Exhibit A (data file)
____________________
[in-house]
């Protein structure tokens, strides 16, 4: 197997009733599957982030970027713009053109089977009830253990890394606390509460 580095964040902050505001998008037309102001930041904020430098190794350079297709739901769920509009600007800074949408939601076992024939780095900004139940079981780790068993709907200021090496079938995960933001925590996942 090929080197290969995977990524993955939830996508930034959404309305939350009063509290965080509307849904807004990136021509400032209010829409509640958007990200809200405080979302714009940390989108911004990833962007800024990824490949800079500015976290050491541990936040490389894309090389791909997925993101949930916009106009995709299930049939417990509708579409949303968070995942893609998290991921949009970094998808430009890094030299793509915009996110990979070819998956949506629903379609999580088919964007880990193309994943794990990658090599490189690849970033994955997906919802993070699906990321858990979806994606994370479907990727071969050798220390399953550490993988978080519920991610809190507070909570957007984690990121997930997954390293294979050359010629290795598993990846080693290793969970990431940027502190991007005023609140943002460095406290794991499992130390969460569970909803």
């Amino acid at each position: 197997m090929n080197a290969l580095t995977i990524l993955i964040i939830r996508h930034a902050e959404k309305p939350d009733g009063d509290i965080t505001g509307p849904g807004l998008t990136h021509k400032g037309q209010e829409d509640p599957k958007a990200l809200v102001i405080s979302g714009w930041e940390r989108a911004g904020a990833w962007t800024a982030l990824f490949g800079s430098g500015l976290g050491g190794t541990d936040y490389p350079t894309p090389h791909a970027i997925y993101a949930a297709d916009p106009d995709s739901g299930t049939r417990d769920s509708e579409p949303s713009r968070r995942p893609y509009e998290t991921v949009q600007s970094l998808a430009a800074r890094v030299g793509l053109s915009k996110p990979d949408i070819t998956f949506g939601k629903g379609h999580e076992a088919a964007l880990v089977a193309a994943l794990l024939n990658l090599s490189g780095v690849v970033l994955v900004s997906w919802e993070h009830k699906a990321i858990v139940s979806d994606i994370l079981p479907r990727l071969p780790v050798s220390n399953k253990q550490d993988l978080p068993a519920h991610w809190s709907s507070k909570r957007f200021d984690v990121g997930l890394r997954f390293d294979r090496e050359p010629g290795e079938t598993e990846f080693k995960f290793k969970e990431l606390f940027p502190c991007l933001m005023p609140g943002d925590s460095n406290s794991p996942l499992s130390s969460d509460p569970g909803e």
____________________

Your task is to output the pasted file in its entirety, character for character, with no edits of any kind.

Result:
[in-house]
């Protein structure tokens, strides 16, 4: 197997009733599957982030970027713009053109089977009830253990890394606390509460 580095964040902050505001998008037309102001930041904020430098190794350079297709739901769920509009600007800074949408939601076992024939780095900004139940079981780790068993709907200021090496079938995960933001925590996942 090929080197290969995977990524993955939830996508930034959404309305939350009063509290965080509307849904807004990136021509400032209010829409509640958007990200809200405080979302714009940390989108911004990833962007800024990824490949800079500015976290050491541990936040490389894309090389791909997925993101949930916009106009995709299930049939417990509708579409949303968070995942893609998290991921949009970094998808430009890094030299793509915009996110990979070819998956949506629903379609999580088919964007880990193309994943794990990658090599490189690849970033994955997906919802993070699906990321858990979806994606994370479907990727071969050798220390399953550490993988978080519920991610809190507070909570957007984690990121997930997954390293294979050359010629290795598993990846080693290793969970990431940027502190991007005023609140943002460095406290794991499992130390969460569970909803």
């Amino acid at each position: 197997m090929n080197a290969l580095t995977i990524l993955i964040i939830r996508h930034a902050e959404k309305p939350d009733g009063d509290i965080t505001g509307p849904g807004l998008t990136h021509k400032g037309q209010e829409d509640p599957k958007a990200l809200v102001i405080s979302g714009w930041e940390r989108a911004g904020a990833w962007t800024a982030l990824f490949g800079s430098g500015l976290g050491g190794t541990d936040y490389p350079t894309p090389h791909a970027i997925y993101a949930a297709d916009p106009d995709s739901g299930t049939r417990d769920s509708e579409p949303s713009r968070r995942p893609y509009e998290t991921v949009q600007s970094l998808a430009a800074r890094v030299g793509l053109s915009k996110p990979d949408i070819t998956f949506g939601k629903g379609h999580e076992a088919a964007l880990v089977a193309a994943l794990l024939n990658l090599s490189g780095v690849v970033l994955v900004s997906w919802e993070h009830k699906a990321i858990v139940s979806d994606i994370l079981p479907r990727l071969p780790v050798s220390n399953k253990q550490d993988l978080p068993a519920h991610w809190s709907s507070k909570r957007f200021d984690v990121g997930l890394r997954f390293d294979r090496e050359p010629g290795e079938t598993e990846f080693k995960f290793k969970e990431l606390f940027p502190c991007l933001m005023p609140g943002d925590s460095n406290s794991p996942l499992s130390s969460d509460p569970g909803e």